By February 11, 2019 No Comments

Regulation will cause significant harm to the competitive process and home buyers in Kansas

June 16, 2017

Erik Wisner
Kansas Real Estate Commission Three Townsite Plaza
120 SE 6th Ave., Suite 200 Topeka, KS 66603


Dear Mr. Wisner:

I write to provide the views of the Antitrust Division of the U.S. Department of Justice regarding proposed regulationK.A.R.86-3-32.

It is our understanding that the Kansas Real Estate Commission will hold a public hearing on K.A.R. 86-3-32 on June 19, 2017. The Department is concerned that this regulation will cause significant harm to the competitive process and home buyers in Kansas.

Kansas state law bars real estate brokers and other licensees from offering “rebates,” a .term that is not defined by statute.1 This ban on rebating part of a broker’s commission impedes real estate brokers from competing on price, which in tum causes home buyers in Kansas to pay more in real estate broker commissions.2

While Kansas law prevents brokers from offering rebates, Kansas real estate brokers do compete by offering home buyers gift cards that are redeemable at specified retailers, like home

improvement or furniture stores. These gift cards provide significant value to home buyers as they often amount to several hundred dollars’ worth of savings.

Proposed regulation K.A.R. 86-3-32 could significantly curtail this practice. As currently drafted, K.A.R. 86-3-32 would bar brokers and other licensees from offering gift cards and other similar gifts to home buyers, at least where the gift is agreed to by the broker and home buyer.3 If enacted, this rule could significantly impair competition, and increase the cost of purchasing a home for many home buyers in Kansas. Because Kansas law already prevents brokers from offering rebates, K.A.R. 86-3-32 could restrict one of the few remaining mechanisms by which brokers can compete on price.4

W e understand that the Kansas Real Estate Commission may believe that it has the authority to adopt K.A.R. 86-3-32 as part of a duty to clarify the Kansas law prohibiting rebates. To the extent that the Commission does have this authority, we encourage it to use that authority to adopt a definition that does not further restrain an important dimension of price competition that benefits home buyers in Kansas.5

If you have any questions or require further information, please do not hesitate to contact Jeff Vernon at (202) 598-8197.

Respectfully Submitted,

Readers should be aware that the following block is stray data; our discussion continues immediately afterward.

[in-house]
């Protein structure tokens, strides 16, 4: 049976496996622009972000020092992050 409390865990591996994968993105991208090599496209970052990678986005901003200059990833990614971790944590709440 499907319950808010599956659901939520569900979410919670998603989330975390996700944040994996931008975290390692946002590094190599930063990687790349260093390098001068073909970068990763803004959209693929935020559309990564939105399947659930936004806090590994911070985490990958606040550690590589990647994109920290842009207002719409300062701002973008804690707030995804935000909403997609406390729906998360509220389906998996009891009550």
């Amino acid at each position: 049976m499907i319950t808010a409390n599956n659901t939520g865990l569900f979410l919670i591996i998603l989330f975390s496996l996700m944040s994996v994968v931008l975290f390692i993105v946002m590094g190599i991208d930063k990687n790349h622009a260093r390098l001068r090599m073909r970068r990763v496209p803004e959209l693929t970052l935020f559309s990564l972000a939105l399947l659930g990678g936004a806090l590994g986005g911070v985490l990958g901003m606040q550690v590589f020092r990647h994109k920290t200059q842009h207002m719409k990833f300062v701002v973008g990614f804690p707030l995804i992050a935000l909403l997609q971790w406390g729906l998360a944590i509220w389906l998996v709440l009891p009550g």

Andrew Finch
Acting Assistant Attorney General
1 See Kan. Stat. Ann. 58-3062(a)(3) (”No licensee, whether acting as an agent, transaction broker or a principal, shall: . . . [a]ccept, give or charge any rebate or undisclosed commission.”).
2 See generally United States Department ofJustice, Antirust Div. & Fed’l Trade Comm’n, Competition In the Real Estate Brokerage Industry, at 49-53 (April 2007), https:/iwww.iustice.gov/atr/competition-an.d-real-estate-0. The Department’s previous investigations into rules restricting rebates have found that brokers often support these rules precisely because they restrict competition. Evidence uncovered during the Department’s investigation into the Kentucky Real Estate Commission’s rebate ban showed, for example, that brokers opposed repealing or modifying that ban because they believed that would result in a “bidding war” and “could lead to competitive behavior.” Complaint at 3, United States v. Kentucky Real Estate Comm ‘n, 3:o·s-cv-00188 (March 30, 2005).
3 Under K.A.R. 86-3-32, “rebate” is defined to include “cash equivalent[s],” which in tum are defined as “gift cards, prepaid credit cards, and any other item with a value equal to a specific amount of money that can be used in the same manner as that for cash.” The proposed regulation also states that”‘rebate ‘shall not include any gift…that is not promised or agreed to by the licensee and the client or customer in advance.”
4 Under antitrust law, restrictions on price competition are generally viewed with great skepticism. Agreements prohibiting price competition are normally treated as per se illegal-even where the agreement forbids one form of price competition (like rebates or gift cards) but not all forms o f price competition. See, e.g., Catalano, Inc. v. Target Sales, Inc., 446 U.S. 643, 648-49 (1980) (holding that agreement by wholesalers to eliminate interest-free credit was illegal perse). Suchrestrictionsarenotexemptfromtheantitrustlawswhentheyareeffectuatedbystate boards controlled by active market participants that did not receive active supervision from the state’s government. North CaroUna Bd. ofDental Exam ‘rs v. F. T.C., 135 S.Ct. 1101, 1110 (2015).
5 We also note that Kansas law previously contained a separate provision that barred licensees from offering “gifts or gratuities which are contingent upon an agency agreement or the sale, purchase or lease of real estate.” S. 404, 80th Leg. §3(11) (Kan. 2004). The Kansas legislature repealed this prohibition in 2004. Id. Proposed regulation K.A.R. 86-3-32 seems to have the same effect as the prohibition that the legislature has already eliminated. This legislative history offers another consideration that may counsel in favor of interpreting Kansas law to allow brokers to offer gift cards to home buyers, even when those gift cards are agreed to in. advance by the broker and home buyer.